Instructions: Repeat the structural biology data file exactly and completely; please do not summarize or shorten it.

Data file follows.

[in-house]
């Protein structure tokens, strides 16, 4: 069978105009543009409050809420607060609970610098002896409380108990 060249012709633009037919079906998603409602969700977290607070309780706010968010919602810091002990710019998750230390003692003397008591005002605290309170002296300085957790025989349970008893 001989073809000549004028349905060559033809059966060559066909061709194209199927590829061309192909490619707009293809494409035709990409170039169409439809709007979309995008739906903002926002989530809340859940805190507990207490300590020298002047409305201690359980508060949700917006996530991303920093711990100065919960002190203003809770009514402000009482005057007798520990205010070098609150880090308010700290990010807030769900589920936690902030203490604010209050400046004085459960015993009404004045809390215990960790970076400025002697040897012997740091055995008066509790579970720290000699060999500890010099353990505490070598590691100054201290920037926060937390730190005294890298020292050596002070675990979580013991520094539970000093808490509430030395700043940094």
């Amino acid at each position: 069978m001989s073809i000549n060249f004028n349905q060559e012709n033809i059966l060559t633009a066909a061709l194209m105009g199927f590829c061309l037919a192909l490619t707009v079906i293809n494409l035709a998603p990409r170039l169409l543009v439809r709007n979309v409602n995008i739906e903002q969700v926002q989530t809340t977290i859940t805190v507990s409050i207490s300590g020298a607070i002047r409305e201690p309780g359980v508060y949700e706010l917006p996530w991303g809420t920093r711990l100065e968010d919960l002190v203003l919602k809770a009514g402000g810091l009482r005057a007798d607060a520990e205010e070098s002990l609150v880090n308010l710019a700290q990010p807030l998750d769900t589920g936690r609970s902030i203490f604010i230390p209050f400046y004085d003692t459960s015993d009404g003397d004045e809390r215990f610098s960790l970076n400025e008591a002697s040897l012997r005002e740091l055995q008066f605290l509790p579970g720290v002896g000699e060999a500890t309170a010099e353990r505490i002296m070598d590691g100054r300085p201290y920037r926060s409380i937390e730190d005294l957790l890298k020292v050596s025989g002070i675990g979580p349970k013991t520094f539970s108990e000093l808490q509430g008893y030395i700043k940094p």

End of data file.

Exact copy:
[in-house]
């Protein structure tokens, strides 16, 4: 069978105009543009409050809420607060609970610098002896409380108990 060249012709633009037919079906998603409602969700977290607070309780706010968010919602810091002990710019998750230390003692003397008591005002605290309170002296300085957790025989349970008893 001989073809000549004028349905060559033809059966060559066909061709194209199927590829061309192909490619707009293809494409035709990409170039169409439809709007979309995008739906903002926002989530809340859940805190507990207490300590020298002047409305201690359980508060949700917006996530991303920093711990100065919960002190203003809770009514402000009482005057007798520990205010070098609150880090308010700290990010807030769900589920936690902030203490604010209050400046004085459960015993009404004045809390215990960790970076400025002697040897012997740091055995008066509790579970720290000699060999500890010099353990505490070598590691100054201290920037926060937390730190005294890298020292050596002070675990979580013991520094539970000093808490509430030395700043940094």
């Amino acid at each position: 069978m001989s073809i000549n060249f004028n349905q060559e012709n033809i059966l060559t633009a066909a061709l194209m105009g199927f590829c061309l037919a192909l490619t707009v079906i293809n494409l035709a998603p990409r170039l169409l543009v439809r709007n979309v409602n995008i739906e903002q969700v926002q989530t809340t977290i859940t805190v507990s409050i207490s300590g020298a607070i002047r409305e201690p309780g359980v508060y949700e706010l917006p996530w991303g809420t920093r711990l100065e968010d919960l002190v203003l919602k809770a009514g402000g810091l009482r005057a007798d607060a520990e205010e070098s002990l609150v880090n308010l710019a700290q990010p807030l998750d769900t589920g936690r609970s902030i203490f604010i230390p209050f400046y004085d003692t459960s015993d009404g003397d004045e809390r215990f610098s960790l970076n400025e008591a002697s040897l012997r005002e740091l055995q008066f605290l509790p579970g720290v002896g000699e060999a500890t309170a010099e353990r505490i002296m070598d590691g100054r300085p201290y920037r926060s409380i937390e730190d005294l957790l890298k020292v050596s025989g002070i675990g979580p349970k013991t520094f539970s108990e000093l808490q509430g008893y030395i700043k940094p």